I have had a love hate relationship with my brothers over at Woodnet Forums. Every so often the forum turns from a community of woodworkers sharing information into a mob of hateful critics. During the Norm Abrams storm about 5 years ago I quit the forum cold turkey. I just couldn't take some hack putting down Norm again. After about two years I started taking a look into the forums again. This time I limited myself to the Hand Tool Forum.
Over the last few weeks Lee Valley Tools released a few new tools. They released their new dovetail saw and two new high end block planes. While at the Woodworking in America Conference I had a chance to try the new dovetail saw. It felt very comfortable in my hand and it seemed to cut very well. This dovetail saw was intended to fill the gap between the $20 dovetail saw and the $135 dovetail saw. While at the show I tried many premium saws, I even purchased a Lie Nielsen Progressive pitch saw. I certainly wouldn't be ashamed to hang the Veritas saw up next to my Lie Nielsen in my tool cabinet. Apparently the progressive design of this saw is just to much for many to handle.
These new block planes were just unveiled today and already the critics are roaring. I haven't had the privilege to hold, much less use, these block planes. I understand that Robin Lee gave some woodnetter's a sneak peek that the Woodnet dinner at the WIA Conference. Unfortunately I didn't attend. From what I have heard from some who have used the tool they say fit and finish is impeccable and and performs just as well as the Lie Nielsen block planes.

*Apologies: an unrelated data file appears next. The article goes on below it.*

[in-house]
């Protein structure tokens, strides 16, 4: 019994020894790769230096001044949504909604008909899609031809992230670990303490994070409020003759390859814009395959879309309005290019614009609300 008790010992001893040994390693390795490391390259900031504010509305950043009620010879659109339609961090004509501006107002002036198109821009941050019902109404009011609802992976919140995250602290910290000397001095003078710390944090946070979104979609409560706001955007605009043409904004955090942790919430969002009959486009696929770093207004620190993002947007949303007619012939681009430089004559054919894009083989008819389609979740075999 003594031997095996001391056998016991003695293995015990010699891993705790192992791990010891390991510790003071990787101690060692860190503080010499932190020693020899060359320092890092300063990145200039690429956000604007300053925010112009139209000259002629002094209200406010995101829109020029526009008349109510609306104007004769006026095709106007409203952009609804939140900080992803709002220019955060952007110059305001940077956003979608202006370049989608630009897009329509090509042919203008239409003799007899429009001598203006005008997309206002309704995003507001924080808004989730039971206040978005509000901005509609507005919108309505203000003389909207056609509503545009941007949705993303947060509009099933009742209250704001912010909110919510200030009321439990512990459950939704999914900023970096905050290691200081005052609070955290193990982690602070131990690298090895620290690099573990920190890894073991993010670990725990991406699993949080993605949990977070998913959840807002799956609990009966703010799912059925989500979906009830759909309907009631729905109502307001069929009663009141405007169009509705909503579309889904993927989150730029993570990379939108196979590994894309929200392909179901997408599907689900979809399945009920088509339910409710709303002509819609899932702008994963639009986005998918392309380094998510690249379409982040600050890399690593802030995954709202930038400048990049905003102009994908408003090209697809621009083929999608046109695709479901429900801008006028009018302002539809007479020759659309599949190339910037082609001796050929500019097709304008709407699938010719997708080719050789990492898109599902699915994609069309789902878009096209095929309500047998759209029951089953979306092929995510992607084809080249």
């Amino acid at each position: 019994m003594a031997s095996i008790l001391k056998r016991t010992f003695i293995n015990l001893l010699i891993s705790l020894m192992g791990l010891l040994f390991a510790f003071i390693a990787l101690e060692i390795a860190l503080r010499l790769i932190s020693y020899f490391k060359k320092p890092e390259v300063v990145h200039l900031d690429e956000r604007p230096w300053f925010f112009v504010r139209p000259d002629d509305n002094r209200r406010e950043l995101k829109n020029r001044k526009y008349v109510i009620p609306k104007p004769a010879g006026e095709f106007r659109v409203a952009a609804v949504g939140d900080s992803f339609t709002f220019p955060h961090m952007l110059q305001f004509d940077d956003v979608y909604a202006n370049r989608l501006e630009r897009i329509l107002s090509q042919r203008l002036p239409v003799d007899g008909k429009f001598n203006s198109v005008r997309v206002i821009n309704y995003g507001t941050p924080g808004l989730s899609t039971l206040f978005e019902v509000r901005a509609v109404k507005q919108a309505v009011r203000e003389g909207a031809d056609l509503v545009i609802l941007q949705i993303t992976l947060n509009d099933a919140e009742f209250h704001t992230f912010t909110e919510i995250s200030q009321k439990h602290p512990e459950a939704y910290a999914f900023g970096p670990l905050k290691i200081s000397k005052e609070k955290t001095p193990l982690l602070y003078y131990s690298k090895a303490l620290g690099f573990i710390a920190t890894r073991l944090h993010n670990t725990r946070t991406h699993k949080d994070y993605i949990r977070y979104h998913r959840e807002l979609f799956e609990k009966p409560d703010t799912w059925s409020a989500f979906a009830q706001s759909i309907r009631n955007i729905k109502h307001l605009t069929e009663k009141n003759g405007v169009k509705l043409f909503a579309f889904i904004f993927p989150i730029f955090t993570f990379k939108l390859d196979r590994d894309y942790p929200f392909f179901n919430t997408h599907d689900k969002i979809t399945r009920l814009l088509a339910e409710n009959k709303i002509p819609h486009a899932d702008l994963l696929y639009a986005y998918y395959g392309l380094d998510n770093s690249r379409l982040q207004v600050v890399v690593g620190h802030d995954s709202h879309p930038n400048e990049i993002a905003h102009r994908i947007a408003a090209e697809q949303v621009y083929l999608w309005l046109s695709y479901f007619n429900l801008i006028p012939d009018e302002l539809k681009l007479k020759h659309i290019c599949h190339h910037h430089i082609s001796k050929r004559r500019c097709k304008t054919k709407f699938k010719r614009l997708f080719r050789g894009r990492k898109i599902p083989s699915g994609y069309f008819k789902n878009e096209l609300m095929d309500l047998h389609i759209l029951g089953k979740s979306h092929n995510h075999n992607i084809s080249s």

I unfortunately didn't take advantage of the opportunity at the WIA Conference to formally meet Mr. Lee. I will say that I find his company's willingness to attempt to advance tool design awe inspiring. I hope that in the years to come it will yield them their deserved respect. So many tools makers today simply regurgitate the designs of yesteryear with no thought on how to improve on those designs. I, and I'm sure Mr. Lee, don't feel that the evolution of hand tool design is at its end.
I hope that some of my brother woodnetters will be able to open their minds to what Lee Valley is attempting to do. If you don't like the tools because it doesn't perform to your expectations, I can understand that. To dismiss or blatantly ridicule the company for their modern design is, well, juvenile. I expect more from the hand tool community. Who is generally an older and wiser crowd.